Wednesday, April 10, 2013

Wyoming Results of 2012 Forest Health Survey Announced

The U.S. Forest Service and Wyoming State Forestry Division have announced the results of the annual aerial forest health survey for Wyoming. Both the mountain pine beetle and spruce beetle epidemics have declined across Wyoming in 2012. Statewide the number of new acres affected by the mountain pine beetle has declined from 719,000 in 2011 to 180,000 acres in 2012. The total footprint of the outbreak in Wyoming is now 3.4 million acres since 1996. In 2011, the total acreage for the epidemic was 3.3 million acres.

“Our actions today and in years to come will shape the forest of the future. Active forest management on both public and private lands can lead to healthier trees on the landscape and create the diversity necessary to reduce future large-scale insect epidemics.” said Bill Crapser, Wyoming State Forester.

Mountain Pine Beetle:

In south central Wyoming, including the Medicine-Bow National Forest, the aerial survey indicated a decline of mountain pine beetle activity from 378,000 in 2011 to 49,000 acres in 2012 largely due to fewer trees available for beetle infestation.

In western Wyoming, including the Shoshone, Wasatch-Cache and Bridger-Teton national forests, mountain pine beetle activity has declined from 280,000 in 2011 to 83,000 acres in 2012 in lodgepole and 5-needle pines largely due to fewer trees available for beetle infestation.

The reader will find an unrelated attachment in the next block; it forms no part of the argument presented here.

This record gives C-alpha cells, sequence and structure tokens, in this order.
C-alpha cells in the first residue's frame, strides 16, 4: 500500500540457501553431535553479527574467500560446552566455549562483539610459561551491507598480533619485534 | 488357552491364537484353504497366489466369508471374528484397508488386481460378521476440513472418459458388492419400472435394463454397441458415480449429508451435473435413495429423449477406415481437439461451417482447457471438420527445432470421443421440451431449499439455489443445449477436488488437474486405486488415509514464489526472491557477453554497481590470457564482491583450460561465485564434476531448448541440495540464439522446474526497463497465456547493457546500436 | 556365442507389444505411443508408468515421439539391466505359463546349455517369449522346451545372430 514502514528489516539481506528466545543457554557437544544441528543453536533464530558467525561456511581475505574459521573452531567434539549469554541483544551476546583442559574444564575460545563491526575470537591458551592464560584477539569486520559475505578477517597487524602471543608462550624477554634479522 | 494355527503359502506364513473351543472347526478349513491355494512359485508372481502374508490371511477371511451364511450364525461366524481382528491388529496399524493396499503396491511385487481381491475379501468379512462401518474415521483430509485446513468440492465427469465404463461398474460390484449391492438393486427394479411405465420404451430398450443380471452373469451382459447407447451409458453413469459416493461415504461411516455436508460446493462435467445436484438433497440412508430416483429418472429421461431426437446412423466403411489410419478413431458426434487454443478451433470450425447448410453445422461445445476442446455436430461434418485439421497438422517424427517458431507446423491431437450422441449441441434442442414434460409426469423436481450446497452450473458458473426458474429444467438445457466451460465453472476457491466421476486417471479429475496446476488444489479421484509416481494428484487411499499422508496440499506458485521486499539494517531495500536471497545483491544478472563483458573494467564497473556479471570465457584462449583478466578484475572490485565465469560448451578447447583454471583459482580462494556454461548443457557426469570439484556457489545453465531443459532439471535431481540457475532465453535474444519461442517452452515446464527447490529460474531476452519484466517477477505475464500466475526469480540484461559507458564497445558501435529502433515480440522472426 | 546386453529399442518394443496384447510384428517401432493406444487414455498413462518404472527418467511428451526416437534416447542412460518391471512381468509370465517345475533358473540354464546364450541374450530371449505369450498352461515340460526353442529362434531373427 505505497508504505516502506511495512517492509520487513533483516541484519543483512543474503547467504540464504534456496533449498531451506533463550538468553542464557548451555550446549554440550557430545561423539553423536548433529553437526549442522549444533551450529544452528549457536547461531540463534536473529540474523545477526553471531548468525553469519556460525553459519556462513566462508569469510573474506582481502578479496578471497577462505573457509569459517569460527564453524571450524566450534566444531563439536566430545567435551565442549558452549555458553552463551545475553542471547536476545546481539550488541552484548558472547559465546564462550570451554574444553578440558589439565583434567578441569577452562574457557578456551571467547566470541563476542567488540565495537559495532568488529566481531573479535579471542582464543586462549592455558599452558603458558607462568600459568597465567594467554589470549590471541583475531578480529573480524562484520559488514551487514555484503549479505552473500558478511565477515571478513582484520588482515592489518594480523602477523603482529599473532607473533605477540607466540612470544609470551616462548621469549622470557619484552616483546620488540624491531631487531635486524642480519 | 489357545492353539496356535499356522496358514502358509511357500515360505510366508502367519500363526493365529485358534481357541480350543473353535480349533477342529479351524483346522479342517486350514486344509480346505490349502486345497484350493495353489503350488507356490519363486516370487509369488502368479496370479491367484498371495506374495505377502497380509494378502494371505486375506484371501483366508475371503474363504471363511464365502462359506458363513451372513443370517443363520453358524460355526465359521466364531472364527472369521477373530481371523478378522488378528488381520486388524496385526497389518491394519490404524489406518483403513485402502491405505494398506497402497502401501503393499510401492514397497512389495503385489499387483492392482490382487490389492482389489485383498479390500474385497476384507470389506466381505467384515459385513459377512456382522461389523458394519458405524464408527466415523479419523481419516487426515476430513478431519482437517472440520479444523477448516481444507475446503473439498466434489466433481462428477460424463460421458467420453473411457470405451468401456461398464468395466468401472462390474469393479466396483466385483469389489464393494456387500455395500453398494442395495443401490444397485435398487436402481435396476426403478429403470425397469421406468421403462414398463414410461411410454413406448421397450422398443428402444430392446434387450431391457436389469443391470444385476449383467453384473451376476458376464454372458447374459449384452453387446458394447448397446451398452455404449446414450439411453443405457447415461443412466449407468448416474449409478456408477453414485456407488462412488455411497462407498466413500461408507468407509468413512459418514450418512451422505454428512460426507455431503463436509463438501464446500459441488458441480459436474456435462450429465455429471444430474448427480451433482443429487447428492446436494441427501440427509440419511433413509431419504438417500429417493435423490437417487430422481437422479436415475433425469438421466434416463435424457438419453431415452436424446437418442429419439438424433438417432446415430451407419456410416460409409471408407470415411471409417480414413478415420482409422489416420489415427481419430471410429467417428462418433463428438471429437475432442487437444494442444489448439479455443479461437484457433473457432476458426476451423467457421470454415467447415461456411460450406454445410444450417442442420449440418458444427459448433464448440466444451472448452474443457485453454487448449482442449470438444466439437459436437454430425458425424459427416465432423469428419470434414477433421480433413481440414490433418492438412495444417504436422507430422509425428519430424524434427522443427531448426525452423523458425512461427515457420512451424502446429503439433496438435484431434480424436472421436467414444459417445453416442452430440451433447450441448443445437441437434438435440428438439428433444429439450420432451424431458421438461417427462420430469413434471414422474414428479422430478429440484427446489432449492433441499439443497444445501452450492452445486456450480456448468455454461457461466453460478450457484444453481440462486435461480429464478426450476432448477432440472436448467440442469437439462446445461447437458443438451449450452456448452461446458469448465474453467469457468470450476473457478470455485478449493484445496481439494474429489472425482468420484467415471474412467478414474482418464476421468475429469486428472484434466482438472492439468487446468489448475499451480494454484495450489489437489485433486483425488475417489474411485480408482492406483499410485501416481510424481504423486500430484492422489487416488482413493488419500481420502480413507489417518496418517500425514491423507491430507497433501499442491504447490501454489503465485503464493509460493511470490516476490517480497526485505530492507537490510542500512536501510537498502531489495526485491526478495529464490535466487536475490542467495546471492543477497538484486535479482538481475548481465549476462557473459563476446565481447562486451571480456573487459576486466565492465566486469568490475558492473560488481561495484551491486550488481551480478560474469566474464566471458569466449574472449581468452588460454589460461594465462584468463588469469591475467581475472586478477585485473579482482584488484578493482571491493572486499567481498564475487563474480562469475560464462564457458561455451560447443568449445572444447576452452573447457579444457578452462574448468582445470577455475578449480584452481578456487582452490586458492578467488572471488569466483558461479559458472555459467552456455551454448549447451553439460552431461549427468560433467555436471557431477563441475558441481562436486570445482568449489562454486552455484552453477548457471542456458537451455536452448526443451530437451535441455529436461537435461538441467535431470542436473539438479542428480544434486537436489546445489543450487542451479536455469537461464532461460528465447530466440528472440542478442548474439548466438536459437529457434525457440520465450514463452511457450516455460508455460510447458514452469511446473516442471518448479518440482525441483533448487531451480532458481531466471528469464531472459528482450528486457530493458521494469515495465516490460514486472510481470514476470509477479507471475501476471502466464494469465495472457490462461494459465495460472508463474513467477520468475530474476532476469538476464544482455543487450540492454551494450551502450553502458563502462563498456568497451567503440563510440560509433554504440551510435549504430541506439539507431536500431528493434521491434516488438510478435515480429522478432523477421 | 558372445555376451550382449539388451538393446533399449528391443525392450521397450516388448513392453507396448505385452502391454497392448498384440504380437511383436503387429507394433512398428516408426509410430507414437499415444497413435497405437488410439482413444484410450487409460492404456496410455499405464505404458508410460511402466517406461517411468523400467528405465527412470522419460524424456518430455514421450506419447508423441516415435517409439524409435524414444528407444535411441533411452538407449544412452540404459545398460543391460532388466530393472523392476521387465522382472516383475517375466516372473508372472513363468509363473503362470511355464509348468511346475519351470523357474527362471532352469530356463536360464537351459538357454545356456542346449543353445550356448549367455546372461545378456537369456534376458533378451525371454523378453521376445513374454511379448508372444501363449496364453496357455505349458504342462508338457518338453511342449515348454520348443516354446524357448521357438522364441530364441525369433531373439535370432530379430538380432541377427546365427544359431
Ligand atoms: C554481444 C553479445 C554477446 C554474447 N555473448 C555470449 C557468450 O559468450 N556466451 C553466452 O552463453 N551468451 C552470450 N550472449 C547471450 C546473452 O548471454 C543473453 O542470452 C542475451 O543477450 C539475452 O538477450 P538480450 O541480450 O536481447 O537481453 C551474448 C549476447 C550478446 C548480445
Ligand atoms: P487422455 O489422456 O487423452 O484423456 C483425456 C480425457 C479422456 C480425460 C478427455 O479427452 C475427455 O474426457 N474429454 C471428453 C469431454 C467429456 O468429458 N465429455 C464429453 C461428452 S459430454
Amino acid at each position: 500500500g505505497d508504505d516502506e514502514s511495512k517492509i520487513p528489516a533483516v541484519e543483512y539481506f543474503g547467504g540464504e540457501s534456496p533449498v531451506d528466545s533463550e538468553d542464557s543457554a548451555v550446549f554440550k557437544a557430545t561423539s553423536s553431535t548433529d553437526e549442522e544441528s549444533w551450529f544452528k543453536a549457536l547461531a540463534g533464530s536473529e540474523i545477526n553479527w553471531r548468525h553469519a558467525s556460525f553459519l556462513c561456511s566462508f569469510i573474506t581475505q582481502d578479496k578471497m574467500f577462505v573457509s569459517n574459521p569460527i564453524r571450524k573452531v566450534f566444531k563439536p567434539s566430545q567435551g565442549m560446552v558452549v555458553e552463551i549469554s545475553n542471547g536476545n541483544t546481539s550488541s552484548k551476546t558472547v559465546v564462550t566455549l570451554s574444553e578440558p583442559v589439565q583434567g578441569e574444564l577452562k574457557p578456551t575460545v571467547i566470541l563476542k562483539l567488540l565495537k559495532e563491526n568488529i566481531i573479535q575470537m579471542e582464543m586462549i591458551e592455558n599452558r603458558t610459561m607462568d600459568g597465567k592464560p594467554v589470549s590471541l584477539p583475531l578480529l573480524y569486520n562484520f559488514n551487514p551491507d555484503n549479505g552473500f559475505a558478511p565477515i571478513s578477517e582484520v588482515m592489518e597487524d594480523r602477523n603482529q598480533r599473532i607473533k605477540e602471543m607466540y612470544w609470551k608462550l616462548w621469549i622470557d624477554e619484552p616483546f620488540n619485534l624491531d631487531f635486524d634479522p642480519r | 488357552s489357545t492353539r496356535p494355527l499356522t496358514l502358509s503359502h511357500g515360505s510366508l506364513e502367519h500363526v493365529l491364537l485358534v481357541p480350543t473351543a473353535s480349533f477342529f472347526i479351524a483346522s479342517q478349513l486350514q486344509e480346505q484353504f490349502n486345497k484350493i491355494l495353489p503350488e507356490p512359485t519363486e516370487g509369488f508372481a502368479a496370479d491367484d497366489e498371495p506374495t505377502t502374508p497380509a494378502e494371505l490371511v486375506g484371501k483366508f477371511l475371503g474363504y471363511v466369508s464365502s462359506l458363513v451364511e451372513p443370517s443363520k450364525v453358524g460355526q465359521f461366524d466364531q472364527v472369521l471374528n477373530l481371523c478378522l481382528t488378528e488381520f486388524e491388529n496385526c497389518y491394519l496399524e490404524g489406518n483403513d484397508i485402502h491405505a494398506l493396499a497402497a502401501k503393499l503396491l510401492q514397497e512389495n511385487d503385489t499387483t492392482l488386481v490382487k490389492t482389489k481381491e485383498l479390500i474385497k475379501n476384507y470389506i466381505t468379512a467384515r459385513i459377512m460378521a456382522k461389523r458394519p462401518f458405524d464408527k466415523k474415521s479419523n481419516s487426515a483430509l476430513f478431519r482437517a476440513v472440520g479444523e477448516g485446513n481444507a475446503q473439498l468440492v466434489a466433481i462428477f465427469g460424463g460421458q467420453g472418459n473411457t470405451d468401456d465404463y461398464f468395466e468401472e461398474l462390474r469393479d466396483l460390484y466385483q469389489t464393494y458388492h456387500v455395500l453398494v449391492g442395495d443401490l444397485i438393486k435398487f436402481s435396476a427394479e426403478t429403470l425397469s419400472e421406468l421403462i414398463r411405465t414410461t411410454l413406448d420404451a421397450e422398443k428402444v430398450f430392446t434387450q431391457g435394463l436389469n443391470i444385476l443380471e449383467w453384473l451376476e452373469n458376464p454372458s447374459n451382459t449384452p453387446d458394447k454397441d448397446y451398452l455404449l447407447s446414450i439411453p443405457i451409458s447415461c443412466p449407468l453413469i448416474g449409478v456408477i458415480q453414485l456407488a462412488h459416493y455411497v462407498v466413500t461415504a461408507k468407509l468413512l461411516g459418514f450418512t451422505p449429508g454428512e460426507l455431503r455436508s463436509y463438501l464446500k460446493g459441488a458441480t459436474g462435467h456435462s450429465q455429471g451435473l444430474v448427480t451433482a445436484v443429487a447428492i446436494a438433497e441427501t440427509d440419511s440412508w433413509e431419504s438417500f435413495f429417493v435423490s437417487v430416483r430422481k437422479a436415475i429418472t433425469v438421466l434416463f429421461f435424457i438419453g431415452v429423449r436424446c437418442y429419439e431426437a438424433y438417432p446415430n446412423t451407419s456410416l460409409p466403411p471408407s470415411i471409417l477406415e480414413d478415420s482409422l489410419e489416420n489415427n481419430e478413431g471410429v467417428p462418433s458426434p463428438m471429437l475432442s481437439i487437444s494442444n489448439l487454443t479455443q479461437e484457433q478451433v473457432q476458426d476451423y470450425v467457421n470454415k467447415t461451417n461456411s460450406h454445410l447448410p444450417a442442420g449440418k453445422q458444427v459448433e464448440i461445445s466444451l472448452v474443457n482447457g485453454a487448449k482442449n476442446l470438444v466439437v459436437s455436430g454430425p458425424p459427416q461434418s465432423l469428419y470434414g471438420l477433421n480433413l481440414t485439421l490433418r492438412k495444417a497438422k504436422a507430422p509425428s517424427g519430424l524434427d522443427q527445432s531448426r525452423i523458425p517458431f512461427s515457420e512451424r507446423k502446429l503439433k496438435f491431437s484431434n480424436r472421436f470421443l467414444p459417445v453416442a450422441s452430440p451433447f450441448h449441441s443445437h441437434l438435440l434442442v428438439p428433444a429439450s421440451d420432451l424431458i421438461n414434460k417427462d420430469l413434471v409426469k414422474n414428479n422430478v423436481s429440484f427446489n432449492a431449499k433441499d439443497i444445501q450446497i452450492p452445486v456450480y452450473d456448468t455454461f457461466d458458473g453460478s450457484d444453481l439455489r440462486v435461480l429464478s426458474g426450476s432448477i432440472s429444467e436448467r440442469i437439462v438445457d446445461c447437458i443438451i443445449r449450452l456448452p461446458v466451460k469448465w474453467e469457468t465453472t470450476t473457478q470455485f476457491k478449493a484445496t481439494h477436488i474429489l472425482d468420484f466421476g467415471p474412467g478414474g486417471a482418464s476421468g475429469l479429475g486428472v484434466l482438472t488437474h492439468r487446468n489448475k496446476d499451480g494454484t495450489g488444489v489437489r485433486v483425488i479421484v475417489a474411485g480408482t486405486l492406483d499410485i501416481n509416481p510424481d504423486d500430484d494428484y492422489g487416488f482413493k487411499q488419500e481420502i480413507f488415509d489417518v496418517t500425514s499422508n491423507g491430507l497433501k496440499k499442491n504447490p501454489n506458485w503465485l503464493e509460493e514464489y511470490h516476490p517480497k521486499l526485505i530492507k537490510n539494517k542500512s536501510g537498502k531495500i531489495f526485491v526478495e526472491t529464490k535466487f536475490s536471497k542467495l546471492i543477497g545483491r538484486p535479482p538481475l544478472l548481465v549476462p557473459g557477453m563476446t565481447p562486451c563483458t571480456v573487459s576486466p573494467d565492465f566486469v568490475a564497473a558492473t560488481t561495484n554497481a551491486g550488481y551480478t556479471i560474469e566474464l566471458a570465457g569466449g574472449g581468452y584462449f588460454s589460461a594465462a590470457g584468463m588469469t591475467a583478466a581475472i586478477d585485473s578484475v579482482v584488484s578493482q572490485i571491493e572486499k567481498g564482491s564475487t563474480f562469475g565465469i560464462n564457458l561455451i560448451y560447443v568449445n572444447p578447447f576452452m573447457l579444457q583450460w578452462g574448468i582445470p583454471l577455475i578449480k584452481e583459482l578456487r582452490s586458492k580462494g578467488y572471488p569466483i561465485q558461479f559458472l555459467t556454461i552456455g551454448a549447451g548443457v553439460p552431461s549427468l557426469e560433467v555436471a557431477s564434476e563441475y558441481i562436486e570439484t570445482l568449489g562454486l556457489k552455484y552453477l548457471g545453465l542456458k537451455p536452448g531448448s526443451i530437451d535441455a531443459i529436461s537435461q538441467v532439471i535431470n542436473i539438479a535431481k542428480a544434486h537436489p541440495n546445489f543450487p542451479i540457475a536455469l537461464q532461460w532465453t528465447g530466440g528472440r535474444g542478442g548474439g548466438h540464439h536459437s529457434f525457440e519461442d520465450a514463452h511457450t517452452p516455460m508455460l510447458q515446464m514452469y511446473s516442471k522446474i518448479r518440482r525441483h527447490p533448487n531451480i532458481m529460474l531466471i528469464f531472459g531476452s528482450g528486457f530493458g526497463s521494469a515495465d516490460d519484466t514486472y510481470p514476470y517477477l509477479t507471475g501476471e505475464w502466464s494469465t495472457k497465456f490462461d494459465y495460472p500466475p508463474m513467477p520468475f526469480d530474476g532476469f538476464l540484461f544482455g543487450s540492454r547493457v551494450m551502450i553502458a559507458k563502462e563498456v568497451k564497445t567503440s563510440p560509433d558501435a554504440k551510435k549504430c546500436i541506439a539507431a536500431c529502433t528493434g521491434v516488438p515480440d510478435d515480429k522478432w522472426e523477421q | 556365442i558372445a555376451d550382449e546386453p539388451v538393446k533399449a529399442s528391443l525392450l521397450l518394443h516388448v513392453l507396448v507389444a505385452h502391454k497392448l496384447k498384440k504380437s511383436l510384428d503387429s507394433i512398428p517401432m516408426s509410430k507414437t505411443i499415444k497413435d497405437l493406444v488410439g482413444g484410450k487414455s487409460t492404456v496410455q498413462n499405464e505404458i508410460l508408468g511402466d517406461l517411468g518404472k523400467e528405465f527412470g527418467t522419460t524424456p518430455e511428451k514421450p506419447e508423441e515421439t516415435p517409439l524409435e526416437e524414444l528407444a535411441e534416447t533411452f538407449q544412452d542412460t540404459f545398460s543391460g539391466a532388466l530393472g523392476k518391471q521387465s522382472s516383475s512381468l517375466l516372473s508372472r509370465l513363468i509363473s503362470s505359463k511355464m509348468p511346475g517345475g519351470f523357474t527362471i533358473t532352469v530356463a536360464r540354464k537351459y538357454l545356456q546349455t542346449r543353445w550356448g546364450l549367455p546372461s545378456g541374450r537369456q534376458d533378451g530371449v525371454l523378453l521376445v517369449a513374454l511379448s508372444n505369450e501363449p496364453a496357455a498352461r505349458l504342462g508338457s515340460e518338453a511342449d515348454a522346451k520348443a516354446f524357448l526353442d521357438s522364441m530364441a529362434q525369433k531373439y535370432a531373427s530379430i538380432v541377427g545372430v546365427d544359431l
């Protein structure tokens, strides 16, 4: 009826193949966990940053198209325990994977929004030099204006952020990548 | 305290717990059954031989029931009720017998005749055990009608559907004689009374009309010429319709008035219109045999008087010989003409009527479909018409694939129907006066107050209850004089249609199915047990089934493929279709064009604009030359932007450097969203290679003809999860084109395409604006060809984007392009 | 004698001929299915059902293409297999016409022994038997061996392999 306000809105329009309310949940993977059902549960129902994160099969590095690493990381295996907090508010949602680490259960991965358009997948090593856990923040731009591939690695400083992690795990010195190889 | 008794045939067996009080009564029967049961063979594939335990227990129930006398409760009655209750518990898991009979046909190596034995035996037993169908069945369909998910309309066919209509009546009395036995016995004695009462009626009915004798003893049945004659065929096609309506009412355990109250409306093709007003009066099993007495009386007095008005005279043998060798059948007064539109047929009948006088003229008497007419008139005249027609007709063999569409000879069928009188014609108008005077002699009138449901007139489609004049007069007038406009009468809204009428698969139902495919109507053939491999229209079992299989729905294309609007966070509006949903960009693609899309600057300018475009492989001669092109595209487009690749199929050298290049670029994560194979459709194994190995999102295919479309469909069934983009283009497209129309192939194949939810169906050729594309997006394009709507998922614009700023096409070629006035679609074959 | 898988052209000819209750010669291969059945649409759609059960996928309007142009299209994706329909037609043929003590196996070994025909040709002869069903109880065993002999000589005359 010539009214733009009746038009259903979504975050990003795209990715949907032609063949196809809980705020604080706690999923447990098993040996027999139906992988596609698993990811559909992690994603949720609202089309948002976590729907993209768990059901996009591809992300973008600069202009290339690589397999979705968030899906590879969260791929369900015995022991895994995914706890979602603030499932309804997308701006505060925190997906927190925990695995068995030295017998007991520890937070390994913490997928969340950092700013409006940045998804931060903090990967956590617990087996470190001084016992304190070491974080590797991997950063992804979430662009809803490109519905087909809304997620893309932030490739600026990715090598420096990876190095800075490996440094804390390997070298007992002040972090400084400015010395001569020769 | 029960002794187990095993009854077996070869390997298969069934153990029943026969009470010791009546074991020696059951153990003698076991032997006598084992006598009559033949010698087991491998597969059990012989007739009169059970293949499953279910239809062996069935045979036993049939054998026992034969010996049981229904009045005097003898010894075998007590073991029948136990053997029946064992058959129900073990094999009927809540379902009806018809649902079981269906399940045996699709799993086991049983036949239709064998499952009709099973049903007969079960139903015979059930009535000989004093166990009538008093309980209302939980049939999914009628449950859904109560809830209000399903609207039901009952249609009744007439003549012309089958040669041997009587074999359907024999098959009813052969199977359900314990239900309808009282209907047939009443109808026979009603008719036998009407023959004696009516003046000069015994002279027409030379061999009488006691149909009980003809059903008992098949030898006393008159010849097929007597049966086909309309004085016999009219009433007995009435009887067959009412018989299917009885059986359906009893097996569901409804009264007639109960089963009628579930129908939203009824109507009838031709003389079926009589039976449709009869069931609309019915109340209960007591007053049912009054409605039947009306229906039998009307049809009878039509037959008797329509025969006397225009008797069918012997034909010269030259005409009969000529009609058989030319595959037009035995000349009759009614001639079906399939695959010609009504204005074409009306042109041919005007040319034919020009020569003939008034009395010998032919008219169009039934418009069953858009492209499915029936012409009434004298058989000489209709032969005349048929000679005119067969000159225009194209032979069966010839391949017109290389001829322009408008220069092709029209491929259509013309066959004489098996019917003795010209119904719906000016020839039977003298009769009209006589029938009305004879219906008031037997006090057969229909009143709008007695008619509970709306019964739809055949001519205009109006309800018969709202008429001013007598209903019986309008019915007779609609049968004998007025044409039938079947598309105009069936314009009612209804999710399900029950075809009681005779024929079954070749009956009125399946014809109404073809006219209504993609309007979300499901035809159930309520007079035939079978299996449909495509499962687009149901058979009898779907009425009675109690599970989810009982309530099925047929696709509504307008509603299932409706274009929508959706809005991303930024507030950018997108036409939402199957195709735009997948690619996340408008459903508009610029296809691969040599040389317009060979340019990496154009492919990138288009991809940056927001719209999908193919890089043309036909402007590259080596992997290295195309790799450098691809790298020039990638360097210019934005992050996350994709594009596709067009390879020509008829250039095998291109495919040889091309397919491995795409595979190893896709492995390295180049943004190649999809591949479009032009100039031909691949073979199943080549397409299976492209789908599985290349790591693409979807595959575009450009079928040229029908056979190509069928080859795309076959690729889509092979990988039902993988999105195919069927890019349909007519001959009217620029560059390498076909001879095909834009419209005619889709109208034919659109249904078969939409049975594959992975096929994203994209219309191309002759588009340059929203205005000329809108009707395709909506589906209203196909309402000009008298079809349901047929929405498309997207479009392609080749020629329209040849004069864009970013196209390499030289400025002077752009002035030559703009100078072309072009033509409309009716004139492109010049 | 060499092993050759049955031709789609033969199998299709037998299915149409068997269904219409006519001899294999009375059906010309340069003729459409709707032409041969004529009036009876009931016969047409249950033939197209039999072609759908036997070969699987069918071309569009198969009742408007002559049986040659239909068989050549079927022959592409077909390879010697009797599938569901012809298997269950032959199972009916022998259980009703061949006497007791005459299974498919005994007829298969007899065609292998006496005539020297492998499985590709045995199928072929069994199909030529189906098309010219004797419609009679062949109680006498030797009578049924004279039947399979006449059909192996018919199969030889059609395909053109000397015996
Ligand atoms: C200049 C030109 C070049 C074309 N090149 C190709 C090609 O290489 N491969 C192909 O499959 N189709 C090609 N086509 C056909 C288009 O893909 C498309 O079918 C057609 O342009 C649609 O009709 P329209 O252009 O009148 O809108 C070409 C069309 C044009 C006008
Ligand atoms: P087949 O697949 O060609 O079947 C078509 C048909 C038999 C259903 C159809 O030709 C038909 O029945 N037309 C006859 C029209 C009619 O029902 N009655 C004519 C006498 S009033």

In north central Wyoming, including the Bighorn National Forest, large areas of forest remain unaffected by mountain pine beetle. In 2012, only 440 acres of mountain pine beetle activity was detected.

Northeast Wyoming, including the Black Hills National Forest, mountain pine beetle activity continues with aerial photograph interpretation detecting 730 acres additional acreage from 2011’s survey.

Spruce Beetle:

Spruce beetle activity has declined from 76,000 in 2011 to 32,000 acres in 2012 statewide. Since 1996, 558,000 acres have been affected by spruce beetle statewide leaving many areas of large dead standing spruce in the high country.

In south central Wyoming, the spruce beetle epidemic is declining leaving large areas of dead standing large spruce in the Sierra Madre, Snowy Range, and Medicine Bow Mountains in Albany and Carbon counties.

In northwestern Wyoming’s Absaroka Mountains in and adjacent to the Shoshone National Forest, spruce beetle continues to kill spruce and many areas have few surviving mature spruce remaining.

The 2012 aerial survey results for Wyoming can be found at

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